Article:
Drama review by Suzy Williams and Brad Kay
Steinbeck fans will delight in the Pacific Resident Theatre’s production of Sweet Thursday, newly adapted for the stage by Robb Derringer and (director) Matt McKenzie. World War II is over. Formerly happy-go-lucky marine biologist Doc returns to Cannery Row from the Army, sobered and seriously dead-set on finding meaning and purpose in his life and research. The townsfolk, alarmed at the change in him, arise en masse to return Doc to his pre-war, party-animal condition so the revels may continue. Life, love and hijinks abound. The classic Steinbeck utterances remain: “Everyone here is bound by gossamer threads of steel!” – “We got to get Doc outta the slings of despond!” – “There ain’t no way to get into trouble if you keep your mouth shut.” – “It hurts my feelings when I steal.” – on and on. Lest we forget, John Steinbeck celebrated California and populist thought for much of the last century.
The first thing we noticed about this frequently hilarious Capra-esque romp was its elaborate, cinematic scope, realized through wondrously clever use of the small stage by set designer Charles Erven. The story takes place all over town. We visit the Palace flophouse, the seashore, the diner, the dance Hall, the bodega, Doc’s laboratory, a discarded boiler as a living space, the Bear Flag Whorehouse and a drive into the sunset in a boat-turned-car. Oh, the resourcefulness!
The pace, the lighting, the excellent, consistently eye-popping period costumes, the sound – all superb. Did we mention the casting? Here in 2012 is a room full of old-fashioned Preston Sturges Stock Company character actors – a breed we had thought extinct. Jeff Doucette, who played Mack, the flophouse leader, took the cake for the most authentic, convincing old-school showmanship. But right up there is Eric-John Scialo as Hazel, the “special needs” strong man, Kevin Fabian as “Mr. Elegant,” the prostitutes’ gay best friend, and Dennis Madden as “Seer,” a very Venice Beach-style evolved old bum. George Villas played bodega-keeper “Joseph-and-Mary,” and with his tight, matador form and his crisp white shirt, he turned in a delightful, mock-villainous performance. The leads, Joe McGovern, playing Doc, was a little young for the part, but still plenty sexy, and Lela Loren as “Suzy” was lovely, lovely.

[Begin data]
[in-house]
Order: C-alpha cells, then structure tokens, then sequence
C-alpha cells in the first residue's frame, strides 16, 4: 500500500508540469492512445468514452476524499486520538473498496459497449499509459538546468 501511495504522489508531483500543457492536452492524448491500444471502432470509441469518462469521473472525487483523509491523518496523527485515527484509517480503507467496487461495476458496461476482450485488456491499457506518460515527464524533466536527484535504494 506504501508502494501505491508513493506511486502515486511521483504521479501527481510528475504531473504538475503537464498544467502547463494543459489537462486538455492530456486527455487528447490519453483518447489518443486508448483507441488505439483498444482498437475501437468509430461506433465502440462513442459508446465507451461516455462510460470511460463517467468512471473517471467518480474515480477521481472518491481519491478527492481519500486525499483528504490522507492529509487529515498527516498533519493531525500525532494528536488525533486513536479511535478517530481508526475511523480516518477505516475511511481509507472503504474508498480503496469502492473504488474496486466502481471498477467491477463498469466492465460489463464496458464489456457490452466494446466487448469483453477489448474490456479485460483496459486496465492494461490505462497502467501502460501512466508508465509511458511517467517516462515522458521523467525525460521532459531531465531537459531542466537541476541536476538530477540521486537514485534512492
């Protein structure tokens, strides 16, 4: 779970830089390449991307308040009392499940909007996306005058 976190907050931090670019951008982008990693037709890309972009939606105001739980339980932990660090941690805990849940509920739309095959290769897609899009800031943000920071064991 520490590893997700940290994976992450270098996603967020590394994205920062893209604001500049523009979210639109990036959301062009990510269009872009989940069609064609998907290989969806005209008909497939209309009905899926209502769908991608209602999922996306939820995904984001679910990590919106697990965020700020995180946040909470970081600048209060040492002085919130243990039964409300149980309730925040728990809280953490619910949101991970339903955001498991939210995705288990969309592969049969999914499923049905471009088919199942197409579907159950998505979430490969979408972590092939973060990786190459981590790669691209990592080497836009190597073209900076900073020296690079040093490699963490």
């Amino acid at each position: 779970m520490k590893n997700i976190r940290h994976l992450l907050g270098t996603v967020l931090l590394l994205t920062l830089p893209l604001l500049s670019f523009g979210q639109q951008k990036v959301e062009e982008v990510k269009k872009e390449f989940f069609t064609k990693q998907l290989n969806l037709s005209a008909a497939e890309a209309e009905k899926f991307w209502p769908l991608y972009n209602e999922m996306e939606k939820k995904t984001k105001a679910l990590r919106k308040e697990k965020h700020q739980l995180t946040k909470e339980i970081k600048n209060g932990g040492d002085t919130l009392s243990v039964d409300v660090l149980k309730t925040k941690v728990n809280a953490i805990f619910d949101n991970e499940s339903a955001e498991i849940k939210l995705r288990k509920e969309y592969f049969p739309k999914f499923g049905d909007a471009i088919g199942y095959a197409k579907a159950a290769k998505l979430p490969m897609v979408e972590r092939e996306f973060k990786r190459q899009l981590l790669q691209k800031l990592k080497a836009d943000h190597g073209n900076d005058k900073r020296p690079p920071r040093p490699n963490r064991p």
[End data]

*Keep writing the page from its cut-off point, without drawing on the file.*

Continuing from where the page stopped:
For a non-musical, this show contains a surprising amount of music, a great deal of it live. Some of the actors double very capably on trumpet, guitar and sax; singing and dancing erupt frequently among the players, and there is one stunning ensemble number.
The scrappy, all-for-one camaraderie of the play reflects of the real-life attitude of the Pacific Resident company itself. Operating on a budgetary shoestring, but with a maximum of ingenuity and heart, Executive Producer Marilyn Fox marshals these talents to create all this goodness and suspension-of-disbelief. She talks with the Moon on a tin can and a thread. And this is YOUR neighborhood theatre – three stages worth – right on Venice Boulevard, one block east of Beyond Baroque and SPARC.
Run, don’t walk, to your computer, phone, semaphore or carrier pigeon and reserve yourself a seat for this compactly grand entertainment.
John Steinbeck’s Sweet Thursday
World Premiere adaptation by Robb Derringer & Matt Mckenzie
Pacific Resident Theatre
703 Venice Blvd
Venice, CA 90291
Tickets $20 – $28
Running through October 28th
For reservations: www.pacificresidenttheatre.com
or call 310-822-8392
Categories: Theater Review
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